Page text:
Given the surge in esports programming on campuses nationwide, it’s no surprise that the two sessions dedicated to esports at February’s NIRSA Annual Conference and Campus Rec & Wellness Expo in Boston — including a panel that featured Gill and recreation professionals from other colleges and universities — boasted large crowds. “It is a bit risky,” Kolmel says about taking on an unknown entity as a new programming challenge. “But all we had to do was be quiet and pay attention to what was going on around us. Then we invested in the right people who put the time and energy into a new and innovative opportunity.” “Does esports programming have staying power? I think so,” Klein concludes. “This is the world our kids are growing up in, and I feel good about what we’re doing and the students we’re serving.”

47% of institutions with esports programming have staff members dedicated to esports oversight

78% of colleges and universities don’t offer competitive esports but are likely to consider it


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CPRS 50 over 50 The CPRS State Board is honored to highlight 50 professionals over 50! We know that many of our members will read these inspirational testimonials and hopefully work to remember them as they move forward in their recreation journeys. Meet all of our 50 Over 50’s on our website at To all our 50 Over 50’s… You are an inspiration! Thank you for taking the time to help the future of parks and recreation! Thank you for taking the time to enhance the CPRS membership experience! We appreciate you! Your 2019-20 CPRS Board of Directors Nominate a 50 Over 50 today by visiting our website at!

Jill Zachary Parks & Recreation Director City of Santa Barbara As a young adult, I anticipated having a profession in the environmental policy world. Although I started on that path, I found that municipal planning and parks and recreation provide the best means to contribute to community health and vitality. After all these years, I have deep appreciation for how active parks and natural open spaces are critical to a vibrant community. As I look to the future, I believe we need to be forward thinking, strategic, open minded and flexible. And further build traditional partnerships, while embracing non-traditional opportunities and community diversity. Even with economic downturns, climate change, higher housing density, park safety concerns, and limited resources, our challenge will be to provide vibrant outdoor places and support new trends to maximize the use of recreation spaces. When I finish my working career, I look forward to giving back as a volunteer and advocate for parks and recreation.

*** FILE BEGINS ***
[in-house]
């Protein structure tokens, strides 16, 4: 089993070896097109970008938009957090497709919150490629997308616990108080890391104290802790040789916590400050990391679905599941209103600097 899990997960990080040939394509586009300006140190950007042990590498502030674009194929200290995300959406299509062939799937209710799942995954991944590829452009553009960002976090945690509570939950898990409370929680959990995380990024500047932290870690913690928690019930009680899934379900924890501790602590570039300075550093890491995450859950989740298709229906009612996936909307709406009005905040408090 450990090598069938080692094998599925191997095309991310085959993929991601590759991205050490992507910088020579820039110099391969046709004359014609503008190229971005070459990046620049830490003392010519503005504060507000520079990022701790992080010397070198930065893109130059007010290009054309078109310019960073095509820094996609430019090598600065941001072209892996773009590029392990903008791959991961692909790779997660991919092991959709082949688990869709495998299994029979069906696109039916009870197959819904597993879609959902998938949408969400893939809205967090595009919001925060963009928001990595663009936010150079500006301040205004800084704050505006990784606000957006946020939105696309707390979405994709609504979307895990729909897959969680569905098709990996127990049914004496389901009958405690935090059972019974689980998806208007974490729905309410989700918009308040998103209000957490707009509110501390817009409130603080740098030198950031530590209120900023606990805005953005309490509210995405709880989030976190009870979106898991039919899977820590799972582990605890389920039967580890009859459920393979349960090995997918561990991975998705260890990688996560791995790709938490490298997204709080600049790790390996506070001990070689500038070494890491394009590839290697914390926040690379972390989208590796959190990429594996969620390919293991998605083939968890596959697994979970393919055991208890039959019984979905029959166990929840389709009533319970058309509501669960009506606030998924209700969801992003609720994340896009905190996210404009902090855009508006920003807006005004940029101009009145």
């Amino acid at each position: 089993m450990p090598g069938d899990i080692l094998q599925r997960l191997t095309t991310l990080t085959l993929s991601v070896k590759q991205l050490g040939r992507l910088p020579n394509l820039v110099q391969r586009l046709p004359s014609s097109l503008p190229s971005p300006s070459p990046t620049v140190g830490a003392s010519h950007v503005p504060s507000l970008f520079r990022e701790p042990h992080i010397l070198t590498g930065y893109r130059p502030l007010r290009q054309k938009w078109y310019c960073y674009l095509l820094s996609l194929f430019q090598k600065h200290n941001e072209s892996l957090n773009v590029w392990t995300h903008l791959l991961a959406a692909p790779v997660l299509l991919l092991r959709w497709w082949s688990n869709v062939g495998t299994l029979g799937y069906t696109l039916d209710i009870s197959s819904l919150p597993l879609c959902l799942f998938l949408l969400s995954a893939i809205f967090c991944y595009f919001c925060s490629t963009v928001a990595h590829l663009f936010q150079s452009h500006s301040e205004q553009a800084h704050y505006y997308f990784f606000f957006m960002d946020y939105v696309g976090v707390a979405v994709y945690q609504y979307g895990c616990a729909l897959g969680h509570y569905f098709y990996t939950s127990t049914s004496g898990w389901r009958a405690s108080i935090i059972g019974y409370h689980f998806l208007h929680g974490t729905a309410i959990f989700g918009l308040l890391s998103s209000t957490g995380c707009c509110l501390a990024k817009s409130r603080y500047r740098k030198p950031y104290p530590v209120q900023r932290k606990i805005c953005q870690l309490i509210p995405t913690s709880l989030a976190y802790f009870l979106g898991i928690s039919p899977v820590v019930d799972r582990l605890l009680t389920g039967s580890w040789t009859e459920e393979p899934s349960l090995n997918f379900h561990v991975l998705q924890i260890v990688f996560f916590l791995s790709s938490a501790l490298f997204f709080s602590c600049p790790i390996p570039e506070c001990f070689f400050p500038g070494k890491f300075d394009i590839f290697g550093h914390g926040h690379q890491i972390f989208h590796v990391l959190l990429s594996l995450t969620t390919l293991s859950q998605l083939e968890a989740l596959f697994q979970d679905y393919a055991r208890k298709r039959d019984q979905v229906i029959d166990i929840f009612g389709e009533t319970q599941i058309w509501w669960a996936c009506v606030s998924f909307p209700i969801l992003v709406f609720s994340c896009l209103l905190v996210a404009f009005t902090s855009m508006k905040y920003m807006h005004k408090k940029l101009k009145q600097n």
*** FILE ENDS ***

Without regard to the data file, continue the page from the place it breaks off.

Paul Adams Director of Parks & Recreation City of South Gate For 45 years I have had the rare opportunity to help people have fun, get healthy and to make the most of those few hours a day where they get to choose what they want to do. It has been the best career that I can imagine and I have often joked about someday getting a “real job.” What I would like to share with those young people just starting out in the industry is that this IS a real job with real impacts to the communities and the people that we serve. Like any real job, it can be challenging at times and to do it well requires commitment, skill and professionalism. Few jobs give you this much freedom to be creative and to make people smile. To get the most out of it, be open, try new things, learn and grow, challenge yourself to do better each day and enjoy the chance to have an impact on people’s lives. My motto has been Creo Occuro (Make Things Happen).